We've hit that point in the year where Google's apps tend to feature smaller improvements and knock off some of the smaller to-do items. Yesterday's Google Photos update is no different. The latest version gives users the ability to ban individuals from shared albums and puts a link to the local image removal tool right in the navigation drawer. A teardown also shows we can look forward to a simple video stabilization feature and possible more video editing capabilities in the future. Read More
Google has a lot of products and services that involve photos, and it can be hard to keep track of where everything is. The company added a cool feature to the Google "About Me" account info screen recently that makes it easier to find all your photos. It's called Album Archive, and it, well, archives all your albums. Read More
Prisma, a new photo app that's been quite popular over on iOS, was in beta on Android and then transitioned to a non-functional state before we could even report on it. But that's okay: it's out of beta now and on the Play Store. The app applies a series of "artistic" filters to users' photos, then allows them to share on Facebook, Instagram, or the other usual suspects via the Android share menu. Prisma is free and available on Android 4.1 and up. Read More
An update to Google Photos hit late yesterday, taking the version up to 1.24. This update doesn't make any major changes, but there are a couple of notable improvements. The cropping tool has been redesigned and upgraded in a few good ways and albums can now be sorted. As usual, there's a download link at the bottom of the post if you'd like to pick up the apk before Google rolls it out to everybody. Read More
Each year in the US, it's estimated that somewhere between ten and twenty thousand people are victims of human trafficking, mostly for some form of prostitution or abusive labor. A disproportionate amount of these victims are women, children, and immigrants. Law enforcement agencies and non-profit groups all over the country attempt to stop the trade of human lives, but the clandestine nature of the operators and the cooperation of apparently legitimate businesses makes actual tracking and prosecution difficult, and only a tiny fraction of the estimated victims are freed. Read More
Google really wants the snapshots you take to have as much contextual information associated with them as possible. So much, in fact, the the Google Photos app can dip into your phone's location history (not just the GPS or other location data supplied by the camera app at the time of the shot) to tag it. At least one Android Police reader noticed that some of his photos had been amended with location data, despite the fact that he says he never turned the Save Location option on in the camera app. Read More
Recent updates to both the Photos and Camera apps have included some really interesting clues, suggesting Google may be planning to put a lot of effort into upping its game with smartphone photographers. The latest update to Snapseed was no different; not only did it bring a few worthwhile new features, but some resources inside the apk also betray plans for the future. Snapseed will be adding enhanced controls for working with white balance in RAW mode and there's an effects randomizer coming to the editor.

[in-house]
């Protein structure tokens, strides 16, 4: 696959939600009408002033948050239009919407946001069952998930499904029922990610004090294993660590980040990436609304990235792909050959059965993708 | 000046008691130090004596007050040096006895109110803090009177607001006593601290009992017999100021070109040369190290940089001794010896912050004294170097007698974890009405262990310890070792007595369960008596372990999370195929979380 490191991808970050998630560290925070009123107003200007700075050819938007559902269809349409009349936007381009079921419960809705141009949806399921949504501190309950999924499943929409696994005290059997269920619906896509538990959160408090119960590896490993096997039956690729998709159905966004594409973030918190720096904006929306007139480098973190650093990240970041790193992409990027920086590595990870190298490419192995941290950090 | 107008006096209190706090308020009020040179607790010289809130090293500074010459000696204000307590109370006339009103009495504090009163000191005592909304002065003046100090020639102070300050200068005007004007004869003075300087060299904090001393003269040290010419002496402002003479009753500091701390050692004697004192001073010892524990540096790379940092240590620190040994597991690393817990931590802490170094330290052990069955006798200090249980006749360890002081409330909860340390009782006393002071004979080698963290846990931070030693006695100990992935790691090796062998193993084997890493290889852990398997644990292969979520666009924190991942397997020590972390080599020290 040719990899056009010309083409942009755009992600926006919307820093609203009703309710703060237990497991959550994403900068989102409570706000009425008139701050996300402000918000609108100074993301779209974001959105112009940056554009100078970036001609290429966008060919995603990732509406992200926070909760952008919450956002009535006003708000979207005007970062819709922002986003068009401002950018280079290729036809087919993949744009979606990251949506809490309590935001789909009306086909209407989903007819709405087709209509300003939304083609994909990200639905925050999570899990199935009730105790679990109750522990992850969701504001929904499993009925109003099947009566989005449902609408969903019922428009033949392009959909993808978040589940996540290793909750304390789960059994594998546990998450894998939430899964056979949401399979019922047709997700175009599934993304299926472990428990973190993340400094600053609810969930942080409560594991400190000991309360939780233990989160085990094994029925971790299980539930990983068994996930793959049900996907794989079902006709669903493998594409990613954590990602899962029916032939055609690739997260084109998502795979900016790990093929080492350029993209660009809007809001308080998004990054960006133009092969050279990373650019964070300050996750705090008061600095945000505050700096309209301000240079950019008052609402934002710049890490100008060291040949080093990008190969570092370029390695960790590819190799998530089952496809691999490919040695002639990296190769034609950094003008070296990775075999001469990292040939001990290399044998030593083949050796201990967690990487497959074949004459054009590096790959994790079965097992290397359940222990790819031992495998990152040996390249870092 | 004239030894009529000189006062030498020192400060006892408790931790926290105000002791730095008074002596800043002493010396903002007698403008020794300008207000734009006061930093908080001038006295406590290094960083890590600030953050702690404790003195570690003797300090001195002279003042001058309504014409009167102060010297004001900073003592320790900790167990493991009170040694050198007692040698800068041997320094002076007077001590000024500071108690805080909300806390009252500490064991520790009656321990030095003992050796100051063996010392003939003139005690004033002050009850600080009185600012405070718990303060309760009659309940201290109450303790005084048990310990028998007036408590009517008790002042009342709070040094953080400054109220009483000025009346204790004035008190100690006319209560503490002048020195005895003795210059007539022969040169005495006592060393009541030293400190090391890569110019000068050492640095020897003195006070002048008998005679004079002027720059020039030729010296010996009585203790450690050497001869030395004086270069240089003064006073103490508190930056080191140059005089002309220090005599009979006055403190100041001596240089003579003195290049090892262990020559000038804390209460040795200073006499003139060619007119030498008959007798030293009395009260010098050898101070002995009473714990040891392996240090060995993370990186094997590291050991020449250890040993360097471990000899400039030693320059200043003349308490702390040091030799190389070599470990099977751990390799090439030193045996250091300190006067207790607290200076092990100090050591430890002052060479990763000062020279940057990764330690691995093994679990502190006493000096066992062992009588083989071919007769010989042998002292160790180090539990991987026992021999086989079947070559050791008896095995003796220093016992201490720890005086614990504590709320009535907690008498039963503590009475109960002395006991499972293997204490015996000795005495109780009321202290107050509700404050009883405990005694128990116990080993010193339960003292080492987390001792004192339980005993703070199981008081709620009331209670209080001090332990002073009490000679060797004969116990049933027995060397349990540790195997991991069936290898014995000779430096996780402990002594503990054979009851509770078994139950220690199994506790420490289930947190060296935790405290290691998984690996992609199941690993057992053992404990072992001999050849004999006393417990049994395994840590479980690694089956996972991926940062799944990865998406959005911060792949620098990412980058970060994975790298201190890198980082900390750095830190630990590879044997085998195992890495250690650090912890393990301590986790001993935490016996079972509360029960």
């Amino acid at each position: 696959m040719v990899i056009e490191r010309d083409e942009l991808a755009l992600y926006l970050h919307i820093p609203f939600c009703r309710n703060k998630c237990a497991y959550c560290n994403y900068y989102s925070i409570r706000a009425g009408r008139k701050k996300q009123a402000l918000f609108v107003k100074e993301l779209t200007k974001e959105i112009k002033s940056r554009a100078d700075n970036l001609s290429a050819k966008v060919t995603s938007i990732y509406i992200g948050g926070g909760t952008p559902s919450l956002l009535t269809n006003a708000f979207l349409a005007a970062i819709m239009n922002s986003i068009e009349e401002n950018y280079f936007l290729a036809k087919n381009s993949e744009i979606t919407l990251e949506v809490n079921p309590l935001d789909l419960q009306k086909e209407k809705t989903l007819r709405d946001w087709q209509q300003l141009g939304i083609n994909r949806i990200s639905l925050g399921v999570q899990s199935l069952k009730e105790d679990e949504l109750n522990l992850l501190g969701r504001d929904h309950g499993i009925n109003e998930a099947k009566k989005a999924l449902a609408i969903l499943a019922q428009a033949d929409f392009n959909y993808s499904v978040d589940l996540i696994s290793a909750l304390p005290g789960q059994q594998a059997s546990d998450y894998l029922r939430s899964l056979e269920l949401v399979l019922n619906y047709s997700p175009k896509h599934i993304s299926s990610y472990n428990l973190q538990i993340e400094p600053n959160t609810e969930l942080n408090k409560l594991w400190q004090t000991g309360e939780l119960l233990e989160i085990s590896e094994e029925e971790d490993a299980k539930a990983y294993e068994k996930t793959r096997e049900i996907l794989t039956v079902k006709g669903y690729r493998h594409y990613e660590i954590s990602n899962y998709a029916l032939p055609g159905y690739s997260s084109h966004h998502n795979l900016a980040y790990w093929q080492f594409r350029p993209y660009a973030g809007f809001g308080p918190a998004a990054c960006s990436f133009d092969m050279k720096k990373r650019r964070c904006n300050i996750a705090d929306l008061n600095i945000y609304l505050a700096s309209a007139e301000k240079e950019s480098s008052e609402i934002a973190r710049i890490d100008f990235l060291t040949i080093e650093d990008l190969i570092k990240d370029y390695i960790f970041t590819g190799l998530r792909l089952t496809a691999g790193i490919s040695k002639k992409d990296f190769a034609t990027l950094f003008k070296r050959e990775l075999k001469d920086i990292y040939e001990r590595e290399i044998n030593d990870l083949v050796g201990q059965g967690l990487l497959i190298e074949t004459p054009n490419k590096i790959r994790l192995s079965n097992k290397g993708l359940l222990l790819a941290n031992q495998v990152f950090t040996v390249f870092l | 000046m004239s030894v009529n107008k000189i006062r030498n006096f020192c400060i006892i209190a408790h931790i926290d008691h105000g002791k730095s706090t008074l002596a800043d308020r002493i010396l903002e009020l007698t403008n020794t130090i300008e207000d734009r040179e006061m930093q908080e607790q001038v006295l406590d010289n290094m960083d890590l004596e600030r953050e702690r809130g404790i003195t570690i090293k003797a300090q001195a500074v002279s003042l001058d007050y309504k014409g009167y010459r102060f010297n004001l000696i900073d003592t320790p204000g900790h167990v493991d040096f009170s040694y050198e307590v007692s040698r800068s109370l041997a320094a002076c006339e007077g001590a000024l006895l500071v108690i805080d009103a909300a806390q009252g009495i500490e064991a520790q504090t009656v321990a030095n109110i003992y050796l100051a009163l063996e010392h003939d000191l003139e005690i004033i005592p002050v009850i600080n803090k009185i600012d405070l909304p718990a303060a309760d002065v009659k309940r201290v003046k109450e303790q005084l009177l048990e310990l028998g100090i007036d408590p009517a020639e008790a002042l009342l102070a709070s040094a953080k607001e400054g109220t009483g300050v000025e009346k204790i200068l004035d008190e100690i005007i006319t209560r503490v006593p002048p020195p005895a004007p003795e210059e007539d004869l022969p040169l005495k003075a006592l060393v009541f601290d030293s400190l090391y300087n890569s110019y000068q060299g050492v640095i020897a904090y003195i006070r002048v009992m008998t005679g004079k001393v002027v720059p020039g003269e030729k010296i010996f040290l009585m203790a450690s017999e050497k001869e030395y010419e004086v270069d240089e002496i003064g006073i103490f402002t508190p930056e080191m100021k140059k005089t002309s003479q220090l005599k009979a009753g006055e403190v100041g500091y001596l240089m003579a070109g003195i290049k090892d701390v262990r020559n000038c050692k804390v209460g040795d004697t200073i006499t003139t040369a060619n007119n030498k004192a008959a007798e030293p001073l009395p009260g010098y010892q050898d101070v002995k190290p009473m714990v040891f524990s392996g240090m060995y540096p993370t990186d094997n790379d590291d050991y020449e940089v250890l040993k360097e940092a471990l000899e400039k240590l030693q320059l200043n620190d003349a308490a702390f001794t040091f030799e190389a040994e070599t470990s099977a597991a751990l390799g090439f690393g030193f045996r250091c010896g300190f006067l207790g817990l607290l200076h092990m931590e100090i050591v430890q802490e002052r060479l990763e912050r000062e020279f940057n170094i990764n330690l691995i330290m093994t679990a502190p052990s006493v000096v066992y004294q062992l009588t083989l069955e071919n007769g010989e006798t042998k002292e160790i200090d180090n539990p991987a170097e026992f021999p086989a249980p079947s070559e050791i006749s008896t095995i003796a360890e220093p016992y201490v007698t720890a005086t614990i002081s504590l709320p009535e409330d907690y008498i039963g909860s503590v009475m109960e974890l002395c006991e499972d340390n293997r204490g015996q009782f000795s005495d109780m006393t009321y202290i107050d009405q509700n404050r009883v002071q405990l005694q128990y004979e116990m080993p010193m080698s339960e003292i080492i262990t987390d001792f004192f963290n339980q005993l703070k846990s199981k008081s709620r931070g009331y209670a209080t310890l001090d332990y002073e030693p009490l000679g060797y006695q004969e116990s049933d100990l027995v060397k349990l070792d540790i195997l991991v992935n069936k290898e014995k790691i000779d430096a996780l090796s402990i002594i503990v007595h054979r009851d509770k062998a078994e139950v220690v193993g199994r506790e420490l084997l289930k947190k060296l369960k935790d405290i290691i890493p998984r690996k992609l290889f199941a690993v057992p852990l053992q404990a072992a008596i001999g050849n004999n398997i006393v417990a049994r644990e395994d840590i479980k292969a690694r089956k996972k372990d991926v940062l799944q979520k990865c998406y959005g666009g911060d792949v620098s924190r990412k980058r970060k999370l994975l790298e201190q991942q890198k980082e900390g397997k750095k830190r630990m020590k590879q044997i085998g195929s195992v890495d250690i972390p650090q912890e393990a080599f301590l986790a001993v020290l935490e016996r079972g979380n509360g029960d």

Disclaimer: Teardowns are based on evidence found inside of apks (Android's application package) and are necessarily speculative and usually based on incomplete information.
Google I/O has taken its toll. At least that's the way it looks based on the fairly quiet week we've seen for app updates thus far. The biggest update to arrive was for Snapseed, which gained some fairly useful improvements for editing. The focus on images continued with an update to the Photos app, but it didn't appear to bring any notable new features, rather just a bug fix. However, a teardown of the app reveals quite a bit more. Google is lining up some cool improvements to the app, including new sorting methods for albums, new editing controls, and a pretty amazing promo for Nexus devices. Read More
Google Photos is constantly improving and quickly becoming one of my favorite Google services. From shared albums to automatic labeling of people and things, to an exhaustive search function, it's so easy to just upload thousands of photos and let Google take care of managing and organizing them for me. The big annoyance that I kept facing was that plenty of my old photos were tagged with the wrong date and time because they were taken with a standalone camera on which I'd never bothered to adjust the time settings. This resulted in hundreds of photos showing up in the years 1969 (this is not a pun, I swear) and 1980 for some random reason, even though I wasn't even born then. Read More
Everyone's favorite online Photo management tool, Google Photos, is pretty popular. At the company's annual developer conference, I/O, Google just announced that Photos has over 200 million monthly active users, with over 2 trillion labels automatically applied to a variety of different photos. CEO Sundar Pichai said a lot of these were labelling selfies, which is mind-boggling when you think just how many selfies must be taken every day.
These usage statistics are pretty cool, especially for a product which only launched at last year's I/O. I personally use Google Photos for all my photo management, and can attest to how well thought out I find the entire product. Read More